As I’ve mentioned in the past (here and here), I’m disappointed when historical fantasies present me with a female protagonist whose most distinctive characteristic is not wanting to conform to gender norms. Not that this is a bad characteristic, but it’s not usually enough to impress me.
I was reminded of this again reading Breath of Earth recently. When we meet the protagonist, Isabel, she’s sitting at the college of Earth mages, frustrated because she has more power than any of them but daren’t reveal this because girl parts plus magic is forbidden. Immediately I began to lose interest. But now I’m wondering why I react that way to such characters
A big part of it is that even though fighting for equality a worthy subject, in these books its cliched. Woman vs. sexism was a staple of fiction during the 1970s as second-wave feminism grappled with the same thing in real life. And there’s no shortage of earlier examples either. That part of these stories feels like it could have been written back in the 1970s (even though other parts, like Cato’s black female mage do not); even though those attitudes are still out there, I’d like to see something different. As I said in reviewing Weighing Shadows (cover by Cortney Skinner, all rights to current holder), 21st century sexism has changed in lots of ways from what I saw when I was a teen: online harassment, men’s rights activists, the backlash from the religious right. In some way, I’d like to see that reflected in the story.
Of course we’re talking historical settings, not the present, but the challenges don’t feel particularly historical either — not the way Bettina Krahn’s romance, The Last Batchelor does. Krahn’s book shows the kind of backbreaking labor Victorian women dealt with, and political problems of the day such as “surplus women” (i.e., more women than there were men to marry them); the challenges for the female protagonist don’t feel at all modern even though there’s a lot I imagine a present-day reader could identify with. In The Twelfth Enchantment, protagonist Lucy is completely a product of her times — she’s terrified that saving England from evil is forcing her to go against proper feminine behavior (but does so anyway, of course).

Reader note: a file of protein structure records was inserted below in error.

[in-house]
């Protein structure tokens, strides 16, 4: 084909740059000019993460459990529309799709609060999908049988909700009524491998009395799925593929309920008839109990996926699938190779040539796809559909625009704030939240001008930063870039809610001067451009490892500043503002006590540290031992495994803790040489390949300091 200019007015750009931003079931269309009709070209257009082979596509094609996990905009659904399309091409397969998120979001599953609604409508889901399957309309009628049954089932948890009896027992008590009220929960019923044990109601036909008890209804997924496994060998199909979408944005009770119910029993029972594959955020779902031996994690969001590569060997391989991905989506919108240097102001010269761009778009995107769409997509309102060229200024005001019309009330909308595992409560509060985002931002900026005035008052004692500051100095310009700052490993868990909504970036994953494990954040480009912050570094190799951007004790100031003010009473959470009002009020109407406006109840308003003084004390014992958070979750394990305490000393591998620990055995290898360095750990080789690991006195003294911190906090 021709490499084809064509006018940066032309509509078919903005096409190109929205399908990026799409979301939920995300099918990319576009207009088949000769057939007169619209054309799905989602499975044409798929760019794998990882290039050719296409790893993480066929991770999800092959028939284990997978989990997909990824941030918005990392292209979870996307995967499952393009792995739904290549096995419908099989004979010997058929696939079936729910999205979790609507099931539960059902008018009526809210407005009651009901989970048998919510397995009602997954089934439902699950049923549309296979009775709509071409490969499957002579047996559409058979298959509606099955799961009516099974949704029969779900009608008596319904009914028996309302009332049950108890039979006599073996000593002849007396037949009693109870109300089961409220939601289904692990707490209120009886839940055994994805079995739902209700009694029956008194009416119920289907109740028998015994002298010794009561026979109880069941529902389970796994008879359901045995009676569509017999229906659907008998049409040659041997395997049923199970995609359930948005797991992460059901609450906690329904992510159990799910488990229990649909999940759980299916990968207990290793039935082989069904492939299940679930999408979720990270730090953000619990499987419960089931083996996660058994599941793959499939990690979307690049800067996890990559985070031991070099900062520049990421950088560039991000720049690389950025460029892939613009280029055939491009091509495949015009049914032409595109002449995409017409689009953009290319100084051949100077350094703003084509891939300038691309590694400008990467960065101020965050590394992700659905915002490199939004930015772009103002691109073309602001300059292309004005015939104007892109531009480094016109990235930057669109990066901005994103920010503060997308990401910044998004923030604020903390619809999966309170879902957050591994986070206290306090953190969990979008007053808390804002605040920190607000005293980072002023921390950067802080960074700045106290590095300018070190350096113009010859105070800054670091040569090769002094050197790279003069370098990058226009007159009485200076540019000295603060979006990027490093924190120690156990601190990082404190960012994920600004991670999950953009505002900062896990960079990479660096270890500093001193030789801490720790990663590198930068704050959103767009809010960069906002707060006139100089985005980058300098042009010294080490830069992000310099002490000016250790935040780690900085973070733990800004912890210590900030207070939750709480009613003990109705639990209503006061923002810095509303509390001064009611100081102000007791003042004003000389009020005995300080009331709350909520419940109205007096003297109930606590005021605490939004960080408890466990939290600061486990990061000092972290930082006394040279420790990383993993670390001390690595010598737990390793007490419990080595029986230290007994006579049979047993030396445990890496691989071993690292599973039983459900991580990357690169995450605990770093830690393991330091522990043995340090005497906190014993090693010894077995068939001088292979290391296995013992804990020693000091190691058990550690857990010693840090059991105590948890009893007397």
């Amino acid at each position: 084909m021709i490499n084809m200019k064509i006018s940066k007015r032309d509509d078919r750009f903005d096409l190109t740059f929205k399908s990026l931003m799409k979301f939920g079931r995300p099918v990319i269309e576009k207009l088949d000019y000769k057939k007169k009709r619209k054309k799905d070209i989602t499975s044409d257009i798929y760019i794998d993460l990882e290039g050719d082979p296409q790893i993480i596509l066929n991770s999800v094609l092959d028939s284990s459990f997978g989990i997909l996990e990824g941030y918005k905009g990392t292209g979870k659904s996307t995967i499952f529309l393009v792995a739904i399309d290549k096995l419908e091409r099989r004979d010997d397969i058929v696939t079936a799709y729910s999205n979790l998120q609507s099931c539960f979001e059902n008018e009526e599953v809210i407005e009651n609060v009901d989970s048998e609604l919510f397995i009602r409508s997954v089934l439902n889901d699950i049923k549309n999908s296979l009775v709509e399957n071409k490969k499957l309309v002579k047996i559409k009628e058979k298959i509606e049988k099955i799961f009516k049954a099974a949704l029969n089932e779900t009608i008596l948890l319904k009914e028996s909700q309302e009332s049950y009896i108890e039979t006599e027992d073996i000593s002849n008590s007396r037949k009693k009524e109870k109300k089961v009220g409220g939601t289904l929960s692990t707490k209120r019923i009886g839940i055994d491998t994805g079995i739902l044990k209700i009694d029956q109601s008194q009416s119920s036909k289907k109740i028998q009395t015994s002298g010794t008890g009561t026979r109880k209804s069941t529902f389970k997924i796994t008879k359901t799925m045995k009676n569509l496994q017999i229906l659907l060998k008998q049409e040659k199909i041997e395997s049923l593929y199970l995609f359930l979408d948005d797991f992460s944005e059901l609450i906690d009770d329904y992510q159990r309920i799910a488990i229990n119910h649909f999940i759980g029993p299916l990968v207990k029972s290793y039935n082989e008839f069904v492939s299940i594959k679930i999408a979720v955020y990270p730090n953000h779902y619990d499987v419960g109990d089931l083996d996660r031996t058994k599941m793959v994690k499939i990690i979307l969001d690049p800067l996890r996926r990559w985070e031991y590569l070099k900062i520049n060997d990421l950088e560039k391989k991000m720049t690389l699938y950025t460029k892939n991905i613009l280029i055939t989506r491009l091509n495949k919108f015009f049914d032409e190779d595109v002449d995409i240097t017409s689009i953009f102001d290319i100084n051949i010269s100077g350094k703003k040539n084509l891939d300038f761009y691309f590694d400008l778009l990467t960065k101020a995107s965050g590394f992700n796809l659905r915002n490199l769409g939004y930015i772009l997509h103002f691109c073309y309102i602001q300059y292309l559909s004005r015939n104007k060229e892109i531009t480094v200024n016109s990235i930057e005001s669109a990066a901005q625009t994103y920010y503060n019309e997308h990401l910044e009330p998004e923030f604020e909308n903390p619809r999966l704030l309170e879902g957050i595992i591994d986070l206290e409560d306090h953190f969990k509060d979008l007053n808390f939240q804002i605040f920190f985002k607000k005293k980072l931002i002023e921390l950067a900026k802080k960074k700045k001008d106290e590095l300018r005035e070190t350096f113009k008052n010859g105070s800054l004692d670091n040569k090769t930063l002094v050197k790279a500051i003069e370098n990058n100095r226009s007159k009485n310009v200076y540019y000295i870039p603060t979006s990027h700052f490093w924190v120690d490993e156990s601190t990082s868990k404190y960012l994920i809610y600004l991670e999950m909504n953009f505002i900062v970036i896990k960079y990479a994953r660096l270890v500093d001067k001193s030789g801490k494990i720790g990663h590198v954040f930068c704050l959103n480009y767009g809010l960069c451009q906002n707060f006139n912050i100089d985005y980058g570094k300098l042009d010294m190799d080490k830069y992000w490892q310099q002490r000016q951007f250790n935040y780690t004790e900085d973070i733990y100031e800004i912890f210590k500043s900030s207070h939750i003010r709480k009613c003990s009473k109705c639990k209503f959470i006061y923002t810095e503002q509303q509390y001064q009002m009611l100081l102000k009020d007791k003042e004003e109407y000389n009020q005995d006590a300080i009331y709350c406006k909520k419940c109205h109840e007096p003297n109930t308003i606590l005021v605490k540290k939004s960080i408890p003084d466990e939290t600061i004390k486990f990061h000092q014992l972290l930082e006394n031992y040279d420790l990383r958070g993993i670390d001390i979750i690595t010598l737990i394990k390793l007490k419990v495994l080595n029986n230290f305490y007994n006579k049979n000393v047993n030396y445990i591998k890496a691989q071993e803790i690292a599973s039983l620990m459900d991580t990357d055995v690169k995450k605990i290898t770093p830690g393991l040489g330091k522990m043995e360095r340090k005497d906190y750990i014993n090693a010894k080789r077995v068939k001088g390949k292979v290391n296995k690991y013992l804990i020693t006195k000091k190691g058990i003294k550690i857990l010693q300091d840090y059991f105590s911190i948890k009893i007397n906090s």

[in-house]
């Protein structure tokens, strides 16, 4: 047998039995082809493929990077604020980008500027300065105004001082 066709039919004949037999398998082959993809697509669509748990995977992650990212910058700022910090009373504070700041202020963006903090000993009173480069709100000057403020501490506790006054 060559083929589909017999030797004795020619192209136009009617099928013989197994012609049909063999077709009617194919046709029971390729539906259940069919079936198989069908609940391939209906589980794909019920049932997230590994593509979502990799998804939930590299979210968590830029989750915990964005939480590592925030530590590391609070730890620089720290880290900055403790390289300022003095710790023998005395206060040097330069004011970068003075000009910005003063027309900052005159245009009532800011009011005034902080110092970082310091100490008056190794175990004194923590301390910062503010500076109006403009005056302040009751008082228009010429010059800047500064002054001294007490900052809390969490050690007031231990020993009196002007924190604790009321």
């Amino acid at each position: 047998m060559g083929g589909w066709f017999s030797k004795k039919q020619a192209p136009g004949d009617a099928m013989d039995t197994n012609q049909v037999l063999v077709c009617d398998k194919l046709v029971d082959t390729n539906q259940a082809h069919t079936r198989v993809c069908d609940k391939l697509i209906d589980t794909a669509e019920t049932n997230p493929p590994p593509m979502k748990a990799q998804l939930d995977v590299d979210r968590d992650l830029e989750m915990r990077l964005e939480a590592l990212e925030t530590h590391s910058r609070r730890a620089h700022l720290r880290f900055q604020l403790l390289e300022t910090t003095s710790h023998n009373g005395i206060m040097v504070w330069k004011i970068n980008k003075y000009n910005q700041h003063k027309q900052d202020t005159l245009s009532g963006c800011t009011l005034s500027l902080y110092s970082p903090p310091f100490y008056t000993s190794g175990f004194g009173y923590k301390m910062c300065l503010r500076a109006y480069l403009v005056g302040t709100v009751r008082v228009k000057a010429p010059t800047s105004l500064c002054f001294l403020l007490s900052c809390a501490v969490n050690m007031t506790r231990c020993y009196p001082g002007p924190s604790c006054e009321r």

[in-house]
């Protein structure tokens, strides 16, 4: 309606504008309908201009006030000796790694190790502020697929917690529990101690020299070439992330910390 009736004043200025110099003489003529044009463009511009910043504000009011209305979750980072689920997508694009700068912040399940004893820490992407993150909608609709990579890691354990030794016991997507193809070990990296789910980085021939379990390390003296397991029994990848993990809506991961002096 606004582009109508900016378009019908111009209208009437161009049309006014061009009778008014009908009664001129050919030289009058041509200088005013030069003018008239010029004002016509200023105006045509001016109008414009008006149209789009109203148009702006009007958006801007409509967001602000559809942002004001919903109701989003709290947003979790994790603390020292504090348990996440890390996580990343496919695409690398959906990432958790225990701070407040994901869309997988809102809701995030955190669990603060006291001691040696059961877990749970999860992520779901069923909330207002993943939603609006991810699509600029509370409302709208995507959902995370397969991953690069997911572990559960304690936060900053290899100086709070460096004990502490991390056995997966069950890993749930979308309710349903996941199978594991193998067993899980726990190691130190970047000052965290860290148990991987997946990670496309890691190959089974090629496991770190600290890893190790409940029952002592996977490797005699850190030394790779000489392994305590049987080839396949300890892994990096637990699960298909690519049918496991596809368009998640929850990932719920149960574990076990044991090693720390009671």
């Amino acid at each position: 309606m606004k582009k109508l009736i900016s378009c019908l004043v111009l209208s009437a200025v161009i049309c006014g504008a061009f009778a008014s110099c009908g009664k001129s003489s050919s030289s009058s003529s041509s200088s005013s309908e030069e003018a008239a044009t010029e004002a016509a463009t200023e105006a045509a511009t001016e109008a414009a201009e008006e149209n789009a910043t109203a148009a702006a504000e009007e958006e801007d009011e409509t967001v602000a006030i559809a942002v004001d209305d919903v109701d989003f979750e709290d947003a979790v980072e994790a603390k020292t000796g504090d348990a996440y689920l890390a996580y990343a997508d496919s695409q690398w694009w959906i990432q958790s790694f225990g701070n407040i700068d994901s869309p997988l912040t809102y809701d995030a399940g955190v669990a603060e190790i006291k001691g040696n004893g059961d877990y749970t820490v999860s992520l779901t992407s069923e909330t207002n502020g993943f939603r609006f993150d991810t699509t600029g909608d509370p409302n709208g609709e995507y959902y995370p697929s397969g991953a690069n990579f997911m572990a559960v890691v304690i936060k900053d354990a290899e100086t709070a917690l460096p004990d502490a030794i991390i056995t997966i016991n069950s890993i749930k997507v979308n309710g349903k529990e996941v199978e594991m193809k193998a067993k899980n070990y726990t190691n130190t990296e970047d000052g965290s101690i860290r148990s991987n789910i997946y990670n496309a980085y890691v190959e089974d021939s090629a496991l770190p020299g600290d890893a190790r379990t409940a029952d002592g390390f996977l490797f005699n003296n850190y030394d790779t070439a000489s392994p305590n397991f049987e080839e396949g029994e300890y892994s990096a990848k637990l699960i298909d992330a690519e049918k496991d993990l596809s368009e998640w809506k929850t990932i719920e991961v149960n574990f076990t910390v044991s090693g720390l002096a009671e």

Another problem is that the books I’m complaining about present the gender-nonconforming woman as being a unique freak, where as Krahn actually looks at sexism as something systemic. Ditto Sorcerer to the Crown, in which the fight isn’t just for Prunella’s right to practice magic, but for women in general.
And as far as personal taste goes, I’d sooner read about a woman going off and doing something awesome than read about her being frustrated because she can’t, or isn’t supposed to (in fairness, Isabel does get to do lots of heroic stuff). Or at the least, where defying norms isn’t the most pronounced aspect of her personality, or the first quality we’re introduced to. One of my writer’s group colleagues is working on a story where the heroine doesn’t gender-conform, but I don’t feel like that’s all there is to her.
This may, of course, reflect that as a man, even a feminist man, I don’t have a dog in the hunt: maybe if I were a woman I’d connect with these characters more strongly. But I’m me, so I’ll have to go with my own reactions.